And how B2B Branding can build customer loyalty and continued growth
“My business is not retail focused, so why do I need branding?” Good question, now here’s the answer.
Believe it or not, B2B organizations can benefit from branding as much as any retail based business. They do so by helping to reduce advertising and marketing costs while also improving customer loyalty. Sounds simple enough, right? Well, the hard part is actually committing to the branding process itself. This begins by ensuring you have a strong corporate culture, an established messaging system that resonates with your audience, well-defined touchpoints and a delivery system that can be executed on a consistent basis.
In the simplest of terms, the value of your brand acts the same to your company as equity does for homeowners. Value accrues over time until it eventually exceeds the original investment. The initial investment can only be weighed by considering the future reward, which is the brand equity you build over time.
Brand equity describes the value your customer places on your brand name, product or service. This value breaks down into terms that are often difficult to quantify since they deal with emotional, gut feelings. Terms like trust, reliability, and security are a few examples.
Your Promise Behind the Brand
We talk a lot about the promise Behind the Brand at Russo, and for good reason. It is at the core of successful branding, and it is the one thing that always keeps you connected to your target audience. Brand equity is only built through consistent delivery of your brand promise over time. The reward is improved customer loyalty and eventual brand advocacy – the true goal of a branding initiative.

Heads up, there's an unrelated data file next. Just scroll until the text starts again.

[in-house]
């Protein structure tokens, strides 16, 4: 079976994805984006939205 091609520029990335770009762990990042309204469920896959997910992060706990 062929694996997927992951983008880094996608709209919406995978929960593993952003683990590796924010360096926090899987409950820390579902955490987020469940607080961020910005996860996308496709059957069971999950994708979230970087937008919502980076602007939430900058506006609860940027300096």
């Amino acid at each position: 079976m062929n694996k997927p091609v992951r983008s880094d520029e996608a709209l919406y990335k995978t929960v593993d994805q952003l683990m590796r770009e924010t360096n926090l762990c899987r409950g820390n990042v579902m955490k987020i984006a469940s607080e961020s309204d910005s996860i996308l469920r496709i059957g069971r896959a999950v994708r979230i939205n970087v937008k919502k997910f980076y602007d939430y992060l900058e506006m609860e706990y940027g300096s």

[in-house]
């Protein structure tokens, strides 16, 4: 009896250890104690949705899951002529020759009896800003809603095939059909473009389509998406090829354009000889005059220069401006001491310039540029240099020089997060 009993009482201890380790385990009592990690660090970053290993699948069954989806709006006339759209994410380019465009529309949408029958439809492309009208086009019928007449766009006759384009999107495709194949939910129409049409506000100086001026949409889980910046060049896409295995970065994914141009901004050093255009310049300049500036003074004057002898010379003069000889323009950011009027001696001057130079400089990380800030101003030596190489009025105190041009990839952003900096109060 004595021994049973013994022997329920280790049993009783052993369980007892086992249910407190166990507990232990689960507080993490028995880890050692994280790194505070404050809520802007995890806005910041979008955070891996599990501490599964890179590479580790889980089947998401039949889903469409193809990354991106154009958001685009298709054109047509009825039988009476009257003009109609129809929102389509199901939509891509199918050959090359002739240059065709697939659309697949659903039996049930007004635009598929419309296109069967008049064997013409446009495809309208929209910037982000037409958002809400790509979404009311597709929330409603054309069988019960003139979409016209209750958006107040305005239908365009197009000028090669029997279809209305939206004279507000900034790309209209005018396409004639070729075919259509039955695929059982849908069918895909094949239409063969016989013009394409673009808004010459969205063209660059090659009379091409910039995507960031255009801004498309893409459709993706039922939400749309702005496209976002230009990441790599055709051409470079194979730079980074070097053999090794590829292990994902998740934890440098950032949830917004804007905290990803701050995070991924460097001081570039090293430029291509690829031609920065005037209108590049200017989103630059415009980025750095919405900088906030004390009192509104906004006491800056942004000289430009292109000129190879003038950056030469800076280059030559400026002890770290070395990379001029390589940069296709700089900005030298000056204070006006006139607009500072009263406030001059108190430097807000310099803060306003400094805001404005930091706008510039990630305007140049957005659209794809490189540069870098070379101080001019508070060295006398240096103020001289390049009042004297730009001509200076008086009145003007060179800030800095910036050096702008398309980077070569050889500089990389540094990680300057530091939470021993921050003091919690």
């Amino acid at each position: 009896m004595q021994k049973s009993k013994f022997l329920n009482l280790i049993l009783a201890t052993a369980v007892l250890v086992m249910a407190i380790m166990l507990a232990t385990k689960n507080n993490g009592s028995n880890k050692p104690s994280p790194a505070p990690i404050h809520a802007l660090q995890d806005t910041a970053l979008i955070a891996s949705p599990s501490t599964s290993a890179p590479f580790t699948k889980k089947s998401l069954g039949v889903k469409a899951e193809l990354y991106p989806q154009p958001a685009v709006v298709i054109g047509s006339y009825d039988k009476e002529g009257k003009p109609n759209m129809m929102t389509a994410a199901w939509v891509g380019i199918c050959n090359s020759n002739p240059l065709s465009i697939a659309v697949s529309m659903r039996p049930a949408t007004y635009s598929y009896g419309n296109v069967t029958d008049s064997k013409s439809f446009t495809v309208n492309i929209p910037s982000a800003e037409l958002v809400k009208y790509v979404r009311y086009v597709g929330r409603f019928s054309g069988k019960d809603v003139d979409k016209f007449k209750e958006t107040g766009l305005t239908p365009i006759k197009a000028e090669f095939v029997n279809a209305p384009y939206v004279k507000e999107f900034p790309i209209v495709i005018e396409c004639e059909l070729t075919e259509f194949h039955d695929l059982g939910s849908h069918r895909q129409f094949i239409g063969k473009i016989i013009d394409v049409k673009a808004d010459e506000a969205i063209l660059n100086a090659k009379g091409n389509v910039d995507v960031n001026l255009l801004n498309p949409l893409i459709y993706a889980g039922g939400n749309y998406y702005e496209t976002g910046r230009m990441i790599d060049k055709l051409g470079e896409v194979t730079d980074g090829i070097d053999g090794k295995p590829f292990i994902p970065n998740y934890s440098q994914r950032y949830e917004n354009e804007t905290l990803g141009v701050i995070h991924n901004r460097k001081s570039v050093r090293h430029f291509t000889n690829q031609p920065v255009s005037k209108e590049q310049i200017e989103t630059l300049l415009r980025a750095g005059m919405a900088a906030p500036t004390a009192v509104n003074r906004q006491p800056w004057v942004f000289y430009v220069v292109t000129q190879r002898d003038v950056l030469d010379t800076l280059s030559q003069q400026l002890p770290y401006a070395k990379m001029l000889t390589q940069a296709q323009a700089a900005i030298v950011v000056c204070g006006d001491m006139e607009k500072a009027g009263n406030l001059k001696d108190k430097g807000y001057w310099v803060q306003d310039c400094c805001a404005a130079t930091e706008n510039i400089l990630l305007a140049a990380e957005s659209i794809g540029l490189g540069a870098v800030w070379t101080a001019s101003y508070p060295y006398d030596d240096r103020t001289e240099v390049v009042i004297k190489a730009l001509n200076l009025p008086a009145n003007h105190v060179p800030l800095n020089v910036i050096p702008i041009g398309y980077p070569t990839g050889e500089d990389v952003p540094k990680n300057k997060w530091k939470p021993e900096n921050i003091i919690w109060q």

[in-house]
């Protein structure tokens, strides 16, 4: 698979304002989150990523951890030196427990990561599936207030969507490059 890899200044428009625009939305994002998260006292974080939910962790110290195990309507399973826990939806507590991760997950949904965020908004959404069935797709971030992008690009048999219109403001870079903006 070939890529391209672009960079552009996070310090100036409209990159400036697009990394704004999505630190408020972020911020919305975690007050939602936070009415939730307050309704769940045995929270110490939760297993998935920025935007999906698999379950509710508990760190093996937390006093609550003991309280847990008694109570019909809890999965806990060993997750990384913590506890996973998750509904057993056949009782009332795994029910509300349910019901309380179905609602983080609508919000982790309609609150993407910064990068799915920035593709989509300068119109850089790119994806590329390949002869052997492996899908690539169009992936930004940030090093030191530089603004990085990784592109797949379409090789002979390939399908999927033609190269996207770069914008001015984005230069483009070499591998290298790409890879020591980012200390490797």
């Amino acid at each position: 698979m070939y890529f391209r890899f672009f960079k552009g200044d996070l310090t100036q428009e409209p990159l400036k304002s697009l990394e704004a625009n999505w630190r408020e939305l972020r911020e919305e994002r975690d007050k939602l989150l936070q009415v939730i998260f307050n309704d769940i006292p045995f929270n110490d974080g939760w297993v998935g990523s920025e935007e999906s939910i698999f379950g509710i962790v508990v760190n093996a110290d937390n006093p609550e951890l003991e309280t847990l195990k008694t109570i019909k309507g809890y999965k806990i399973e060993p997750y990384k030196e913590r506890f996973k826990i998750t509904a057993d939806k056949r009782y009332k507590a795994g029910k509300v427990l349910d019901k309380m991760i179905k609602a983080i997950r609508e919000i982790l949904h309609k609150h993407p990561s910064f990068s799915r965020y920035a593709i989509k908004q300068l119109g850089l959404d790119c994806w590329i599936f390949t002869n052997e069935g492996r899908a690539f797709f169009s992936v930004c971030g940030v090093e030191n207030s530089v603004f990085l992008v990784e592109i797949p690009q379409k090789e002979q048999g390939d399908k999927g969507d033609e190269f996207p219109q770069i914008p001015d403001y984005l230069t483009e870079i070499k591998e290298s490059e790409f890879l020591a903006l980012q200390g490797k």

When customers trust your brand and think of you before the competition, you will spend less time and money trying to convince them. Once this takes place, they will begin telling others how satisfied they are with your company, service or product, and gladly refer new customers to you, reducing the costs of prospecting. Brand equity also generates increased sales, since brand-loyal customers tend to buy the brands they trust more frequently. Successful branding can actually alter customer behavior when executed properly.
In the end, your bottom line is further improved when your customers begin to value not only what you provide, but also in how you provide it. When your business is perceived to be a trustworthy, quality brand, customers are usually willing to pay more to purchase your product or service. Brand “intangibles” including trust, reliability, and security, add pure monetary value in the minds of your audience. This gives you the opportunity to avoid the commodity price wars trap that can so easily devalue a brand’s worth.
According to a survey by Lippincott Mercer Research, “About one-third of current corporate share value at any one time is based on brand-related issues—including reputation, familiarity, culture and other brand characteristics.”
For all of these reasons, B2B companies should regard branding as a “must” in their business and marketing plans. In fact, branding should drive all business decisions. A strong brand not only requires top-to-bottom understanding of every facet of the company, it also guides decision-makers toward intelligent choices that will help grow the business over time – from hiring the right people, to developing the best products, to acquiring the most productive partners. The entire business strategy should be built around the concept of building the brand.
That being said, branding is not a bandage to be slapped on a faltering business plan, or a cure-all for a company whose products or services fail to meet the needs of the marketplace. But correctly developed, supported, and used as the driving force for business development, successful branding can not only elevate companies to the top of their industries, but keep them there for years to come.
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